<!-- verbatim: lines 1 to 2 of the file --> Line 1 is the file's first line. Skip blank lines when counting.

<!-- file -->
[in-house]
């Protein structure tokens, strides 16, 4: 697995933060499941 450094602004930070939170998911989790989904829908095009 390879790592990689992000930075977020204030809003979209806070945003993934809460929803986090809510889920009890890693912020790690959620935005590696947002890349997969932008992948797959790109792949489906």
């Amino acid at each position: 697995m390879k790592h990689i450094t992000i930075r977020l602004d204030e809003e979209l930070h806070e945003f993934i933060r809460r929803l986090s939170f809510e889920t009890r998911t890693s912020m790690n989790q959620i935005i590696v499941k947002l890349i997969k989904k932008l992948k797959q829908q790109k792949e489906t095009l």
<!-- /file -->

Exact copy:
[in-house]
């Protein structure tokens, strides 16, 4: 697995933060499941 450094602004930070939170998911989790989904829908095009 390879790592990689992000930075977020204030809003979209806070945003993934809460929803986090809510889920009890890693912020790690959620935005590696947002890349997969932008992948797959790109792949489906």